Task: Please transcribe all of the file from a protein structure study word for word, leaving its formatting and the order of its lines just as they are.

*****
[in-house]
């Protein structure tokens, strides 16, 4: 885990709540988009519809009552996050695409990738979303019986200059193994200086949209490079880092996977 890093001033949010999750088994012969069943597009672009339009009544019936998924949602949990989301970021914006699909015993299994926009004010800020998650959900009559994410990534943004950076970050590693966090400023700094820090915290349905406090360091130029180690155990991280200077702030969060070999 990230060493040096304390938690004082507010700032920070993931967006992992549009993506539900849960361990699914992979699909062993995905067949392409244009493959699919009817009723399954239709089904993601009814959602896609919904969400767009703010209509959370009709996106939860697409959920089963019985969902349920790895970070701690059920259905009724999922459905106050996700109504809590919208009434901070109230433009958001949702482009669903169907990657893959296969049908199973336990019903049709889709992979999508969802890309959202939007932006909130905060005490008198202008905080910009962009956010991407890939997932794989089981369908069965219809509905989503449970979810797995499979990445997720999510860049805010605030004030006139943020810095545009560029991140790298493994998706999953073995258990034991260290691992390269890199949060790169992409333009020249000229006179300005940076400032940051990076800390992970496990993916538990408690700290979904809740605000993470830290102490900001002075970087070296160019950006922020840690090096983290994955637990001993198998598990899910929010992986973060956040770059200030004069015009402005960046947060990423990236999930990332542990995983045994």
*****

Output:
[in-house]
């Protein structure tokens, strides 16, 4: 885990709540988009519809009552996050695409990738979303019986200059193994200086949209490079880092996977 890093001033949010999750088994012969069943597009672009339009009544019936998924949602949990989301970021914006699909015993299994926009004010800020998650959900009559994410990534943004950076970050590693966090400023700094820090915290349905406090360091130029180690155990991280200077702030969060070999 990230060493040096304390938690004082507010700032920070993931967006992992549009993506539900849960361990699914992979699909062993995905067949392409244009493959699919009817009723399954239709089904993601009814959602896609919904969400767009703010209509959370009709996106939860697409959920089963019985969902349920790895970070701690059920259905009724999922459905106050996700109504809590919208009434901070109230433009958001949702482009669903169907990657893959296969049908199973336990019903049709889709992979999508969802890309959202939007932006909130905060005490008198202008905080910009962009956010991407890939997932794989089981369908069965219809509905989503449970979810797995499979990445997720999510860049805010605030004030006139943020810095545009560029991140790298493994998706999953073995258990034991260290691992390269890199949060790169992409333009020249000229006179300005940076400032940051990076800390992970496990993916538990408690700290979904809740605000993470830290102490900001002075970087070296160019950006922020840690090096983290994955637990001993198998598990899910929010992986973060956040770059200030004069015009402005960046947060990423990236999930990332542990995983045994």